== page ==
Quarter Finals: Chris Benoit vs. Ric Flair

Discussion in 'General WrestleZone Tournament' started by klunderbunker, May 30, 2010.

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Who Wins This Matchup?

  1. Chris Benoit

  2. Ric Flair

Multiple votes are allowed.
Results are only viewable after voting.
  1. Caitiff

    Caitiff Pre-Show Stalwart

    Joined:
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    In a circle of long-term professional wrestling fans, a mention of "The Plane Crash" will get at least one person to wonder what that person is talking about. Along with that person, there will be at least one person to give the details. The short version is that Ric Flair, among other wrestlers were on a plane over North Carolina, and it crashed. Ric Flair broke his back in that plane crash.

    "But, Rob, that was in the 70's. What does that have to do with anything, especially Chris Benoit?" Well, I'm glad you asked. And, I'll answer with a question of my own. Other than the Crossface, what was Chris Benoit known for in his in-ring style? The answer: Suplexes. Almost half of Benoit's arsenal was suplexes, which almost invariably impact the back, in some way. If Benoit would be able to get Flair into the wood-chipper that was his offensive style, Flair would be whittled away to a broken man, submiting to the Sharpshooter, which also works the back.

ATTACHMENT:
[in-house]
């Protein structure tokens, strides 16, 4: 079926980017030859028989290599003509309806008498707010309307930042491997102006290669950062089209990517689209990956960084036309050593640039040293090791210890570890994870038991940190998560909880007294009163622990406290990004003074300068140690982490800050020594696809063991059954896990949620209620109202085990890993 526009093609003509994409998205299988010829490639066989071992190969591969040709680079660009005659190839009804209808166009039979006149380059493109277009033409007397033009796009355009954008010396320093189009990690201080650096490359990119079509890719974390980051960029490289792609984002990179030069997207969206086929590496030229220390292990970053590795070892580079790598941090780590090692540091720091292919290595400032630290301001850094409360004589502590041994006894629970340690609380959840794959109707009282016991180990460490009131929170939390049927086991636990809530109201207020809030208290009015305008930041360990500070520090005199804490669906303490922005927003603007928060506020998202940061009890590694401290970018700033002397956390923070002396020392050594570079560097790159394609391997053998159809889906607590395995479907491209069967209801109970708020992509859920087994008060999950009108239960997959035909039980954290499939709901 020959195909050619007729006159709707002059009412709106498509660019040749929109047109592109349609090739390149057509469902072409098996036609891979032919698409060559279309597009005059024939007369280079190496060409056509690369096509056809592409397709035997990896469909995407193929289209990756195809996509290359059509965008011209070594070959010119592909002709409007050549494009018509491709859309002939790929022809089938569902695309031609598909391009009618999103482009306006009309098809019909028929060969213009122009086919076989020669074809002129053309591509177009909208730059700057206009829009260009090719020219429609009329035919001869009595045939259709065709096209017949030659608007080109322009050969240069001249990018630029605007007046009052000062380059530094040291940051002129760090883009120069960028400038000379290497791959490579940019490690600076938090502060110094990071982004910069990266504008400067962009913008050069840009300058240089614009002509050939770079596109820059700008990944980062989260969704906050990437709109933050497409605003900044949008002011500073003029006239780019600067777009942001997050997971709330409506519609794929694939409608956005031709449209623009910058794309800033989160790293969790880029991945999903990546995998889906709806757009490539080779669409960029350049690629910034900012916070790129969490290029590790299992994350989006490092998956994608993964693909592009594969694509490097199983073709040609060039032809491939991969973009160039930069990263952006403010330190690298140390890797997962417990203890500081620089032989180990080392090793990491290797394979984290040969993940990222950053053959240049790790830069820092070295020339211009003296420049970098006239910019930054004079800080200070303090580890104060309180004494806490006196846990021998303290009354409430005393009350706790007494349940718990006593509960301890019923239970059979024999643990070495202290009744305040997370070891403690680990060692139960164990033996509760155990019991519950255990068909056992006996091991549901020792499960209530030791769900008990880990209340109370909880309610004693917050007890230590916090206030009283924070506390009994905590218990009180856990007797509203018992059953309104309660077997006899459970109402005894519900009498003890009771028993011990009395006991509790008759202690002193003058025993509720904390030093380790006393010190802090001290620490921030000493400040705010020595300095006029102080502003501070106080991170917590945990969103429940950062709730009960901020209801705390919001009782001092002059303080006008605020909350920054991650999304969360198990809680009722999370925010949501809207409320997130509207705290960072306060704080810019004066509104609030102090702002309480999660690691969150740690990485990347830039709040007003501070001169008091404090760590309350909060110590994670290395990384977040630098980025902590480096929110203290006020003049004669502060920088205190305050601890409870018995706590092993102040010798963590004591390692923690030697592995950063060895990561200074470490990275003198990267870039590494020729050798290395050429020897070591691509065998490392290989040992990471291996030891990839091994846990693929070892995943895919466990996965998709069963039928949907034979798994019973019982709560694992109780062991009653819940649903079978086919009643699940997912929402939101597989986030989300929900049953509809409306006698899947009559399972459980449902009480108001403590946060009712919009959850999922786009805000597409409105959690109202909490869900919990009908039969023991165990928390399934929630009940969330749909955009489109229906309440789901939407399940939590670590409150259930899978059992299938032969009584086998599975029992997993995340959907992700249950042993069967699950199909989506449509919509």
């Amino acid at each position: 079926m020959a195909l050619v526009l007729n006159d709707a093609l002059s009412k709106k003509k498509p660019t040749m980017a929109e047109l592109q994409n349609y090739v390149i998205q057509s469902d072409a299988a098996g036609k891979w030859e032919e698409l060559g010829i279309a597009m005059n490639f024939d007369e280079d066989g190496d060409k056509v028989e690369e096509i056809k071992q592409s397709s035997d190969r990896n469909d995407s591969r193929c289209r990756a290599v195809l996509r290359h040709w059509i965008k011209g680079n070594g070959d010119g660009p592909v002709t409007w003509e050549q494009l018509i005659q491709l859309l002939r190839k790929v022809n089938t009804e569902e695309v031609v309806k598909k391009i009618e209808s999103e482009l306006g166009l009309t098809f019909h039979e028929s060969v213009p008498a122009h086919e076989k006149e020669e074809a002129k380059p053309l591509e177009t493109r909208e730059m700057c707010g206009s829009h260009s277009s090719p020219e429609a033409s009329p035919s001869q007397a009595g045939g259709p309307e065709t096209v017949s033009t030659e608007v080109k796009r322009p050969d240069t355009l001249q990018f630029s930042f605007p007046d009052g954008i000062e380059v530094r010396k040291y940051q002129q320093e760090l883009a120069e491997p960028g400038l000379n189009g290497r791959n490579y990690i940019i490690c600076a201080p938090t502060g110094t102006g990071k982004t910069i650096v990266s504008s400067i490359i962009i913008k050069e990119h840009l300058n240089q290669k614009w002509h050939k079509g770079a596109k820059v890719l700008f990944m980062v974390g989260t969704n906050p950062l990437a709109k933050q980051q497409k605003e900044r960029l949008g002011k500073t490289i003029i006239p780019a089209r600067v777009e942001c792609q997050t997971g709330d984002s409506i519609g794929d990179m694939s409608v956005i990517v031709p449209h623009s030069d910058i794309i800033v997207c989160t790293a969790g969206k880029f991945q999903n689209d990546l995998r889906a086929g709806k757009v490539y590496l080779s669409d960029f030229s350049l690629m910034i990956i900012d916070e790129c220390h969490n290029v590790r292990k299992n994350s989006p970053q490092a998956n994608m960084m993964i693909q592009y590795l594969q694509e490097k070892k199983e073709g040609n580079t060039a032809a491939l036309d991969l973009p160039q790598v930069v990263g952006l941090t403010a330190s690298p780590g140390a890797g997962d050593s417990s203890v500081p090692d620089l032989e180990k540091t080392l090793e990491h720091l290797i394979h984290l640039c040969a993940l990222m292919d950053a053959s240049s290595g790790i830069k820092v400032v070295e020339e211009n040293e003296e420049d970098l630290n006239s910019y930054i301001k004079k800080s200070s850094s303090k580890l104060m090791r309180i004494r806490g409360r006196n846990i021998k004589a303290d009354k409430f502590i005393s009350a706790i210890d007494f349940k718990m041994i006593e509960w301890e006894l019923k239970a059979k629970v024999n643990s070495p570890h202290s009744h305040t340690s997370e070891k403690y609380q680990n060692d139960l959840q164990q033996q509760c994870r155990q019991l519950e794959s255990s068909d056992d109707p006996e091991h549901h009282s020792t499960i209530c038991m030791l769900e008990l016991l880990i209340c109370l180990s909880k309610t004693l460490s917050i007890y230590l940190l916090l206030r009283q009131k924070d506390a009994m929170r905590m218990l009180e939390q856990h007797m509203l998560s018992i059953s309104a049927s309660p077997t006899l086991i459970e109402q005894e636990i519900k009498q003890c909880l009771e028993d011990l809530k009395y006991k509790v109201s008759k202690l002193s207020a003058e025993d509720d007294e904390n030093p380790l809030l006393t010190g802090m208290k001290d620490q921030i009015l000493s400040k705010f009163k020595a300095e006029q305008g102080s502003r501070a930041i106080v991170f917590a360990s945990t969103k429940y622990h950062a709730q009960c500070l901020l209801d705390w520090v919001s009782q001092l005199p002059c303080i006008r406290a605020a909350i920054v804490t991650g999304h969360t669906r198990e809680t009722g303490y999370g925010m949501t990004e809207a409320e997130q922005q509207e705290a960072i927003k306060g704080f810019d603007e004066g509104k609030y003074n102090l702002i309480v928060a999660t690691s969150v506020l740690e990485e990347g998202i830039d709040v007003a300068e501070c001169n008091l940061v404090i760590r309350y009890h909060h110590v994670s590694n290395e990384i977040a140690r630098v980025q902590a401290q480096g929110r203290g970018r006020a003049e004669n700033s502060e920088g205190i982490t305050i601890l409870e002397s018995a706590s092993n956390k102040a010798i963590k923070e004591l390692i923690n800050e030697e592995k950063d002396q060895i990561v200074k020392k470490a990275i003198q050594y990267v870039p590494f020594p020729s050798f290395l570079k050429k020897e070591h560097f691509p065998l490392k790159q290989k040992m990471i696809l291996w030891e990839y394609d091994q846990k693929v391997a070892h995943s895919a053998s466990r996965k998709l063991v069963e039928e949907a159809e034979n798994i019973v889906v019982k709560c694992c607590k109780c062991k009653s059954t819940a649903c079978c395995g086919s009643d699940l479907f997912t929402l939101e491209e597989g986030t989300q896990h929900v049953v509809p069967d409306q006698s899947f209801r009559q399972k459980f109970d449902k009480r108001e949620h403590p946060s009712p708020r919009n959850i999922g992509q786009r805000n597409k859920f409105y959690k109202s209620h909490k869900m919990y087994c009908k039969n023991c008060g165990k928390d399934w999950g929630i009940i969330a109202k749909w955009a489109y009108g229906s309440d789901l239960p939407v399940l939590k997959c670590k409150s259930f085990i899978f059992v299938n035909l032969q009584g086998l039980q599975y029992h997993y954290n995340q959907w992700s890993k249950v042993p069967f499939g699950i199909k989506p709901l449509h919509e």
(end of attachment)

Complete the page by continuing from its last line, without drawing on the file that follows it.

But, like Flair, Benoit had a weakness in the ring that played right into the hands of his opponent. Benoit was the consumate wrestler. I don't remember him ever cheating in a match of any importance. Ric Flair couldn't hug a teddy bear without poking it in the eyes. And, if Benoit can't see Flair's attacks coming, he's very easy pickings for Flair's very well rehearsed and very well executed assault on the knees of his opponent. And, what can't a person do without leg strength? A suplex. Simply put, Benoit needs his legs more than Flair needs his back. So, if Flair can survive the initial onslaught, and get that one cheap shot in, the entire match could be a slow spiral into the Figure Four Legleck, and a Benoit submission.

    So, seeing that both of these men work their way directly into both the strength and weakness of of their opponent, the deciding vote, for me, is all about who is more readily able to alter their original strategy. And, to be completely honest, I think that Ric Flair, even in his prime, was very complacent to have more or less the same exact match every single time. Benoit, on the other hand, while not highly adept at multiple styles of wrestling, had a bit more experience than Flair in this department. So, I have to give a very slight edge to Chris Benoit in this match.
     
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